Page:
|YANG, M - Northwest A&f University|
|MAVRODI, D. - University Of Southern Mississippi|
|MAVRODI, O. - University Of Southern Mississippi|
Submitted to: Plant Disease
Publication Type: Peer Reviewed Journal
Publication Acceptance Date: 10/11/2019
Publication Date: 10/11/2019
Citation: Yang, M., Mavrodi, D.V., Mavrodi, O.V., Thomashow, L.S., Weller, D.M. 2019. Exploring the phytotoxic effect of Pseudomonas brassicacearum Q8r1-96 on tomato. Plant Disease. 104(4):1026-1031. https://doi.org/10.1094/PDIS-09-19-1989-RE.
Interpretive Summary: The bacterium Pseudomonas brassicacearum produces the antibiotic 2,4-diacetylphloroglucinol, a key factor in the ability of the strain to control the wheat disease take-all in the Pacific Northwest of the USA. We determined whether the strain also can induce disease in assays using unripe fruits of tomato. A minimum of a million bacteria per milliliter was required to cause visible tissue damage when injected into tomato fruits, and at least ten-fold more of a type III secretion mutant was required to cause symptoms under the same conditions. However, mutants that did not produce the antibiotic were consistently reduced in virulence as compared to the parental strain. Another mutant engineered to overexpress the biocontrol enzyme ACC deaminase, caused a similar amount of tissue damage as the parent strain. We suggest that DAPG plays a significant role in the ability of Q8r1-96 to cause damage to tomato tissue, but other factors also are involved.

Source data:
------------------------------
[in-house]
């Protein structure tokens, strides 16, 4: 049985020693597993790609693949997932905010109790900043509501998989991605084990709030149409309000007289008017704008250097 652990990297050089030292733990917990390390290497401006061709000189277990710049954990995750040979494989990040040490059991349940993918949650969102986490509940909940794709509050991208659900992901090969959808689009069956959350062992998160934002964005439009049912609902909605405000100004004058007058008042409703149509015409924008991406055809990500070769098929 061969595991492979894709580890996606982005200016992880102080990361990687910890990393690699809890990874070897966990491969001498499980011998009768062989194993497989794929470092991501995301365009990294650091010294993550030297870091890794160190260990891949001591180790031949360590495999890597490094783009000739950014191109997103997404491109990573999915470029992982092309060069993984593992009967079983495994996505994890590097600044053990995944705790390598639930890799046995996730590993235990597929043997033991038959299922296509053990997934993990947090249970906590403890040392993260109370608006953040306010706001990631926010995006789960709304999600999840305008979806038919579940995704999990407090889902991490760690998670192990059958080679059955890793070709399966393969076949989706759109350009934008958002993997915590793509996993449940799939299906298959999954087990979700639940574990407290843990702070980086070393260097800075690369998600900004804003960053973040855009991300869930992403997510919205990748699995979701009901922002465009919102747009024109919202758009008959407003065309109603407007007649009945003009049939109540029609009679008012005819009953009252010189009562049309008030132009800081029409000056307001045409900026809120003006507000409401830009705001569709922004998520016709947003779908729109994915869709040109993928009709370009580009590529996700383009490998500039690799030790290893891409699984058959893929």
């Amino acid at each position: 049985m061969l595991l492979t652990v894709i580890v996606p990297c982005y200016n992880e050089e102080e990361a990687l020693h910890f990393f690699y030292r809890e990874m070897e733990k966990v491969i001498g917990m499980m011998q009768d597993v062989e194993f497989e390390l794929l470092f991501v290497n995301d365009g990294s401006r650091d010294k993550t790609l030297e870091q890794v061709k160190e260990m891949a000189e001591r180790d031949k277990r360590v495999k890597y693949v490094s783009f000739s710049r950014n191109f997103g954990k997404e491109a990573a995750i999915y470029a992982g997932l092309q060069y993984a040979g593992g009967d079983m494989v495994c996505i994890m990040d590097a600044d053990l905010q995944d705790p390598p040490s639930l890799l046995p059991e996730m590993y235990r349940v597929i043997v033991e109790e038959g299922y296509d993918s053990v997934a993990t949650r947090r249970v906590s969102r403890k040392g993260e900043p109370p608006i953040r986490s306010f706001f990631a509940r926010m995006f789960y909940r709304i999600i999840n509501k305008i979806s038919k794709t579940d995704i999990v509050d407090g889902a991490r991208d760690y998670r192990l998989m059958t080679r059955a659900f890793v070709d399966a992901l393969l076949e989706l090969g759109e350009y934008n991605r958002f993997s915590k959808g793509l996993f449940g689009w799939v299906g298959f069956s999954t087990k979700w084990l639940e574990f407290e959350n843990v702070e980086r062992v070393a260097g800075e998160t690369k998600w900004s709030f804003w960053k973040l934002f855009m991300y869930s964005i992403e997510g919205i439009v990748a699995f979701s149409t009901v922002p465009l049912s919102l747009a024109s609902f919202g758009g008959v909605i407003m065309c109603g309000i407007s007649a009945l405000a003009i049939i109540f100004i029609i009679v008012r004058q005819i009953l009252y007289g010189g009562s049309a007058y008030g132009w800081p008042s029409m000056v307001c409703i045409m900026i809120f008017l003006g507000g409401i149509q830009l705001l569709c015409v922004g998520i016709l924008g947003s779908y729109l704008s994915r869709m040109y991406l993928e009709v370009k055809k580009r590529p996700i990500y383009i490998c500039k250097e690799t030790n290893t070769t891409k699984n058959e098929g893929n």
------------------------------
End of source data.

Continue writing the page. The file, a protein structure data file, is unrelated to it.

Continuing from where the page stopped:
Technical Abstract: Pseudomonas brassicacearum has been reported to be a biocontrol and growth-promoting rhizobacterium and a quasi-pathogen. We determined whether P. brassicacearum Q8r1-96, which is typical of the 2,4-diacetylphloroglucinol (DAPG)-producing fluorescent pseudomonads responsible for take-all decline in the Pacific Northwest, can also have pathogenic characteristics. The strain caused visible necrosis when injected into immature tomato fruits but lesion development was dose dependent, with a minimum of 106 CFU/per ml required to cause tissue damage. Type III secretion system (T3SS) mutants of Q8r1-96 injected at a concentration of 107 CFU/ml were significantly reduced in virulence, but not consistently, as compared to the wild-type strain. However, DAPG-deficient (phlD-) mutants of Q8r1-96 were significantly and consistently reduced in virulence as compared to the wild type. Strain Q8r1-96acc, engineered to overexpress ACC deaminase, caused a similar amount of necrosis as the wild type. We suggest that DAPG plays a significant role in the ability of Q8r1-96 to cause necrosis of tomato tissue but other factors are also involved.